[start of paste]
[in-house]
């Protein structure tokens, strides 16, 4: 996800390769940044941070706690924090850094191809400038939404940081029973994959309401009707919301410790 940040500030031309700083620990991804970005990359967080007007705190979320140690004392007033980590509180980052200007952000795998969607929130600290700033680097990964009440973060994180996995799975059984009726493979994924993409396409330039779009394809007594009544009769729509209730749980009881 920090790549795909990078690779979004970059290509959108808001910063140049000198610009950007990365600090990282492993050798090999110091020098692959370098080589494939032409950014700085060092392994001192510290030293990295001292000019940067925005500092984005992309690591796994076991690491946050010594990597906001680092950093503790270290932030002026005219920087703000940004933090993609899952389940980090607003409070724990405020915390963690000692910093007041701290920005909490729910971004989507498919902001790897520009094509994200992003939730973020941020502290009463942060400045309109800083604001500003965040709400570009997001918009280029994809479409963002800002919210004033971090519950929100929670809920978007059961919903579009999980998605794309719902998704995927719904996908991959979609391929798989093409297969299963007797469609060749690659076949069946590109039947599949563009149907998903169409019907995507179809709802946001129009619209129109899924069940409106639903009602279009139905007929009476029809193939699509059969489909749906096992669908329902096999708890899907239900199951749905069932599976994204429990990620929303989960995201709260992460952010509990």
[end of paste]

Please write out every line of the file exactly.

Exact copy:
[in-house]
């Protein structure tokens, strides 16, 4: 996800390769940044941070706690924090850094191809400038939404940081029973994959309401009707919301410790 940040500030031309700083620990991804970005990359967080007007705190979320140690004392007033980590509180980052200007952000795998969607929130600290700033680097990964009440973060994180996995799975059984009726493979994924993409396409330039779009394809007594009544009769729509209730749980009881 920090790549795909990078690779979004970059290509959108808001910063140049000198610009950007990365600090990282492993050798090999110091020098692959370098080589494939032409950014700085060092392994001192510290030293990295001292000019940067925005500092984005992309690591796994076991690491946050010594990597906001680092950093503790270290932030002026005219920087703000940004933090993609899952389940980090607003409070724990405020915390963690000692910093007041701290920005909490729910971004989507498919902001790897520009094509994200992003939730973020941020502290009463942060400045309109800083604001500003965040709400570009997001918009280029994809479409963002800002919210004033971090519950929100929670809920978007059961919903579009999980998605794309719902998704995927719904996908991959979609391929798989093409297969299963007797469609060749690659076949069946590109039947599949563009149907998903169409019907995507179809709802946001129009619209129109899924069940409106639903009602279009139905007929009476029809193939699509059969489909749906096992669908329902096999708890899907239900199951749905069932599976994204429990990620929303989960995201709260992460952010509990």